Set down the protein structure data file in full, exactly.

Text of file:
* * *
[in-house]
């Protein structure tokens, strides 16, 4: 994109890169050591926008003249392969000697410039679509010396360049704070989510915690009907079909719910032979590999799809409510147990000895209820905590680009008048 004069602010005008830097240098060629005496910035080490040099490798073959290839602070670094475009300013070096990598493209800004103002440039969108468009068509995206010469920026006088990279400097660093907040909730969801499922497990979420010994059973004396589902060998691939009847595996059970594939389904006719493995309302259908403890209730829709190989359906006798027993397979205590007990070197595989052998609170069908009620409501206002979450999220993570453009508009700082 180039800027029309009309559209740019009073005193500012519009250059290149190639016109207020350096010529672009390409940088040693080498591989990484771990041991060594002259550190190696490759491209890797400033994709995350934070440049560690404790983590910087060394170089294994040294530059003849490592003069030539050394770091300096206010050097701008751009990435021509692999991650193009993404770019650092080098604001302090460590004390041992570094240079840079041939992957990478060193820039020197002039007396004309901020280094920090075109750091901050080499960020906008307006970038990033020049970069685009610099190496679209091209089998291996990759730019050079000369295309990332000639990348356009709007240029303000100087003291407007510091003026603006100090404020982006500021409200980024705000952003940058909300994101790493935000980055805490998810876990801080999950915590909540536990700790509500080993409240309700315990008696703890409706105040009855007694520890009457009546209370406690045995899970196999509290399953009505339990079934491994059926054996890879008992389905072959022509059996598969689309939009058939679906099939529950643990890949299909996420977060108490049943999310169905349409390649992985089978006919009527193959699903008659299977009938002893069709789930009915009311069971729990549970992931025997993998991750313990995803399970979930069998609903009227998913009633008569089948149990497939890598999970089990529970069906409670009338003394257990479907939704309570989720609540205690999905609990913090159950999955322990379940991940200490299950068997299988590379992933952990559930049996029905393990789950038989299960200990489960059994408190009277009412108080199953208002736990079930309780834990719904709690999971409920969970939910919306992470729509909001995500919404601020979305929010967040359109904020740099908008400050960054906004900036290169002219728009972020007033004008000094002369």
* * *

[in-house]
């Protein structure tokens, strides 16, 4: 994109890169050591926008003249392969000697410039679509010396360049704070989510915690009907079909719910032979590999799809409510147990000895209820905590680009008048 004069602010005008830097240098060629005496910035080490040099490798073959290839602070670094475009300013070096990598493209800004103002440039969108468009068509995206010469920026006088990279400097660093907040909730969801499922497990979420010994059973004396589902060998691939009847595996059970594939389904006719493995309302259908403890209730829709190989359906006798027993397979205590007990070197595989052998609170069908009620409501206002979450999220993570453009508009700082 180039800027029309009309559209740019009073005193500012519009250059290149190639016109207020350096010529672009390409940088040693080498591989990484771990041991060594002259550190190696490759491209890797400033994709995350934070440049560690404790983590910087060394170089294994040294530059003849490592003069030539050394770091300096206010050097701008751009990435021509692999991650193009993404770019650092080098604001302090460590004390041992570094240079840079041939992957990478060193820039020197002039007396004309901020280094920090075109750091901050080499960020906008307006970038990033020049970069685009610099190496679209091209089998291996990759730019050079000369295309990332000639990348356009709007240029303000100087003291407007510091003026603006100090404020982006500021409200980024705000952003940058909300994101790493935000980055805490998810876990801080999950915590909540536990700790509500080993409240309700315990008696703890409706105040009855007694520890009457009546209370406690045995899970196999509290399953009505339990079934491994059926054996890879008992389905072959022509059996598969689309939009058939679906099939529950643990890949299909996420977060108490049943999310169905349409390649992985089978006919009527193959699903008659299977009938002893069709789930009915009311069971729990549970992931025997993998991750313990995803399970979930069998609903009227998913009633008569089948149990497939890598999970089990529970069906409670009338003394257990479907939704309570989720609540205690999905609990913090159950999955322990379940991940200490299950068997299988590379992933952990559930049996029905393990789950038989299960200990489960059994408190009277009412108080199953208002736990079930309780834990719904709690999971409920969970939910919306992470729509909001995500919404601020979305929010967040359109904020740099908008400050960054906004900036290169002219728009972020007033004008000094002369």